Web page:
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Creator Of 3-D Printed Guns Sues Federal Government

An Austin man made waves two years ago when he posted blueprints for a 3-D printable gun online. Now, he’s suing the federal government for ordering him to remove the files.

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3-D printed gun. Photo credit: Defense Distributed

 

When Cody Wilson published online blueprints for a 3-D printed pistol two years ago, they were downloaded an estimated 100,000 times in two days. The State Department then told Wilson to take the plans down while deciding whether or not he needed a license to share them.

Wilson has now filed suit against the federal government.

“This case is about speech primarily, and here, the government’s trying to censor speech they consider unpopular,” says  Josh Blackman, Wilson’s attorney.

University of Houston law professor Peter Linzer says Blackman makes a strong case on the basis of free speech, but he says the legal issue of publishing the blueprints online is complicated. That gives anyone in the world access to American weapons.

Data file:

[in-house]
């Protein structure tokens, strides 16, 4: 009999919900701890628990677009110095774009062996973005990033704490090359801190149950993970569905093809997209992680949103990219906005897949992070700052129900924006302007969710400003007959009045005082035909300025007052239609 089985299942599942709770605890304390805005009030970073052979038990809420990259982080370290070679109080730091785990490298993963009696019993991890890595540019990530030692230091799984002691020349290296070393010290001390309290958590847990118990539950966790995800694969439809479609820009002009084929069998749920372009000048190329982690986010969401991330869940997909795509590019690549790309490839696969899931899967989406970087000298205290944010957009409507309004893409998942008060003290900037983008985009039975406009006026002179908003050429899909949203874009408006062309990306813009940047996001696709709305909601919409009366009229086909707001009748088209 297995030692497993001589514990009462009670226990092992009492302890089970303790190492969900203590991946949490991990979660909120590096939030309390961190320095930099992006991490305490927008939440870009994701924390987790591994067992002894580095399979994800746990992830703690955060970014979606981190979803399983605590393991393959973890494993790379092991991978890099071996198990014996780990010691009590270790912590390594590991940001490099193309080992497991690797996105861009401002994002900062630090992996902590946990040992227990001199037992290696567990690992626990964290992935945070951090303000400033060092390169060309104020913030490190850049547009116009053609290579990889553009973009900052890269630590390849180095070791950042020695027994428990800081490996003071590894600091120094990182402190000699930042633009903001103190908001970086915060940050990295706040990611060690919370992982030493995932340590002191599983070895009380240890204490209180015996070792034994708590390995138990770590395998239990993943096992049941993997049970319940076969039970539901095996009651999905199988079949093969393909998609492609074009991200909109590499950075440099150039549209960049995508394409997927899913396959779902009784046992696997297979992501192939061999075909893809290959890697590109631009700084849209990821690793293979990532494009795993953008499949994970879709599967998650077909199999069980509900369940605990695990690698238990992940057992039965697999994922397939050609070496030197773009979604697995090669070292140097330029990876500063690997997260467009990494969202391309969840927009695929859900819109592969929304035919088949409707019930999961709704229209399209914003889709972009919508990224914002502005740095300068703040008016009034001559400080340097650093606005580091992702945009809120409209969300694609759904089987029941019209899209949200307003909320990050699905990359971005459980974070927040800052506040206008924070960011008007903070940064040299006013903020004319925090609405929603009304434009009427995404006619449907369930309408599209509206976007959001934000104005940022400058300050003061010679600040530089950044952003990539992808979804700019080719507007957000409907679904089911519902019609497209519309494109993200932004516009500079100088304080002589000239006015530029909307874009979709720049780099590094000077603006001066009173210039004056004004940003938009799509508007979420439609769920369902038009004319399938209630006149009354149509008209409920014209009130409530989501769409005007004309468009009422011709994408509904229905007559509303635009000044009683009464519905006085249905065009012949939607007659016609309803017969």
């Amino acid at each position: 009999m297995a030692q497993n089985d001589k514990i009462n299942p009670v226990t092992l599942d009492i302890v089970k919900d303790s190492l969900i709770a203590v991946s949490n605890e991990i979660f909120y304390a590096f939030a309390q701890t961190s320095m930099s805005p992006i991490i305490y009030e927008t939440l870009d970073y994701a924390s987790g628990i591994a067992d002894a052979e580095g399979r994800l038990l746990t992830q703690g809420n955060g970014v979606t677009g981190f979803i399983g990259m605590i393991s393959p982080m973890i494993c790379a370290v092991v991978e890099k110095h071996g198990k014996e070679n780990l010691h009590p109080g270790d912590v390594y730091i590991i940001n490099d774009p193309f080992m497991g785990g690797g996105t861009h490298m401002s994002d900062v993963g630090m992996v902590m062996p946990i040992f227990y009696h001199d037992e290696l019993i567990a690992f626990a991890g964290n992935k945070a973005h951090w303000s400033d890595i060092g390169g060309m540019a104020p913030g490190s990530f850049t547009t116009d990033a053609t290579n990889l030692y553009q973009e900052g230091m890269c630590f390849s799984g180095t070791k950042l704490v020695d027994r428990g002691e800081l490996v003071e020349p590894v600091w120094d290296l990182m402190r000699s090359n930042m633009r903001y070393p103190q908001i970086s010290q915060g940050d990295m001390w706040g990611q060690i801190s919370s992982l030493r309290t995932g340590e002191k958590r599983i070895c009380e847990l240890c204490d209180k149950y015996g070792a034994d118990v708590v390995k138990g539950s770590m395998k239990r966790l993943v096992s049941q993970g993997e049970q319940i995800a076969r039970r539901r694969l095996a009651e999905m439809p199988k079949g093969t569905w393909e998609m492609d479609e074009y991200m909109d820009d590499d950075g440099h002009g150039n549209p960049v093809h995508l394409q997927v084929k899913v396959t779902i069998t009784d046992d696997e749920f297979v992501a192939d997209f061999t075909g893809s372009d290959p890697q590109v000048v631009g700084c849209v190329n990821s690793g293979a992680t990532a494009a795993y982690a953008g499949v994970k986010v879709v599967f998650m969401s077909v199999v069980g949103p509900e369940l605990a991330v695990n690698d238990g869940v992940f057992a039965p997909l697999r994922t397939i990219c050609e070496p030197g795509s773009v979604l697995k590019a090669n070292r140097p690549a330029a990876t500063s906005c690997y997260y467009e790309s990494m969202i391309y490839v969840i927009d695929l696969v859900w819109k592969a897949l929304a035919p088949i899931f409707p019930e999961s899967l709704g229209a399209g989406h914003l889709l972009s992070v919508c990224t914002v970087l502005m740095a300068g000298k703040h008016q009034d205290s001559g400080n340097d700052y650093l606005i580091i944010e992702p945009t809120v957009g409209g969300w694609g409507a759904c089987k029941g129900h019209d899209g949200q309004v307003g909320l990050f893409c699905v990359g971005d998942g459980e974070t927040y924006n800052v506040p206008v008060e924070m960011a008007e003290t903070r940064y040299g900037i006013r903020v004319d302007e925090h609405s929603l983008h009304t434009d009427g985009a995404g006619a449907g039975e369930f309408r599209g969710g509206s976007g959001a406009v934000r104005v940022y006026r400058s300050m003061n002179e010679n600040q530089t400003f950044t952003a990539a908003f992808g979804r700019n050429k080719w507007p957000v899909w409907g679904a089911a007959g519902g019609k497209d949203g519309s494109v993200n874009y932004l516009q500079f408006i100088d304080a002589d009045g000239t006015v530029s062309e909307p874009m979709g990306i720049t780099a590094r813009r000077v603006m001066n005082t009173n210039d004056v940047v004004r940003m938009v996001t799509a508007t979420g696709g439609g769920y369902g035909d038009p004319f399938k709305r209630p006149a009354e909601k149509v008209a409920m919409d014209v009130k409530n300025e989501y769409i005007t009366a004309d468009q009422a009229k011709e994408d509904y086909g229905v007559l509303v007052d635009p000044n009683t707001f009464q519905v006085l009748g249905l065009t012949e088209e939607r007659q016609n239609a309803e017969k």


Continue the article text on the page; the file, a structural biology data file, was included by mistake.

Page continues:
The State Department typically requires a license to export arms under the International Traffic in Arms Regulations.

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3-D gun. Photo credit: Defense Distributed

“They want to be able to send this information on the internet where it will go to overseas, and the State Department is saying, ‘You can’t do that without a license from us and we’re not giving it to you,’” Linzer says.

Wilson’s attorneys are currently waiting for a response from the federal government.

Linzer says legally, the case is a tough call.

“I think it’s a close question,” he says. “I wouldn’t think their complaint would be dismissed, but I don’t also think that they’ve got a clear winner.”

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